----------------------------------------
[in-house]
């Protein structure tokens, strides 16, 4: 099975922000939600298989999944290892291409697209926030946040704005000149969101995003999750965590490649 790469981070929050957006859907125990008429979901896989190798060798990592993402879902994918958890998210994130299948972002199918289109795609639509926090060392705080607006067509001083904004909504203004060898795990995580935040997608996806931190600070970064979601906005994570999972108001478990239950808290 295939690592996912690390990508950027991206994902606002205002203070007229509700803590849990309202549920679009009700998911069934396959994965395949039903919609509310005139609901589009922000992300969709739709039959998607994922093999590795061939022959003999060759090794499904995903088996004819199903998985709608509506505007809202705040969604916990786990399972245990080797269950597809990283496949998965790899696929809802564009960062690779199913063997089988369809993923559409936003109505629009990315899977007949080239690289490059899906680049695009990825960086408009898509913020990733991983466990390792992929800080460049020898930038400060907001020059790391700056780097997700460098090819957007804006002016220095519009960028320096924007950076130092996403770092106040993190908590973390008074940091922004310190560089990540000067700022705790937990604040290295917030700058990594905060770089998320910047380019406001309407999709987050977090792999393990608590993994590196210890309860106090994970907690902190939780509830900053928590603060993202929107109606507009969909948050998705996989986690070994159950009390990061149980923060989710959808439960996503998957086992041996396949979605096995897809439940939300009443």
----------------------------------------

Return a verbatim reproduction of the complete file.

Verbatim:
[in-house]
């Protein structure tokens, strides 16, 4: 099975922000939600298989999944290892291409697209926030946040704005000149969101995003999750965590490649 790469981070929050957006859907125990008429979901896989190798060798990592993402879902994918958890998210994130299948972002199918289109795609639509926090060392705080607006067509001083904004909504203004060898795990995580935040997608996806931190600070970064979601906005994570999972108001478990239950808290 295939690592996912690390990508950027991206994902606002205002203070007229509700803590849990309202549920679009009700998911069934396959994965395949039903919609509310005139609901589009922000992300969709739709039959998607994922093999590795061939022959003999060759090794499904995903088996004819199903998985709608509506505007809202705040969604916990786990399972245990080797269950597809990283496949998965790899696929809802564009960062690779199913063997089988369809993923559409936003109505629009990315899977007949080239690289490059899906680049695009990825960086408009898509913020990733991983466990390792992929800080460049020898930038400060907001020059790391700056780097997700460098090819957007804006002016220095519009960028320096924007950076130092996403770092106040993190908590973390008074940091922004310190560089990540000067700022705790937990604040290295917030700058990594905060770089998320910047380019406001309407999709987050977090792999393990608590993994590196210890309860106090994970907690902190939780509830900053928590603060993202929107109606507009969909948050998705996989986690070994159950009390990061149980923060989710959808439960996503998957086992041996396949979605096995897809439940939300009443």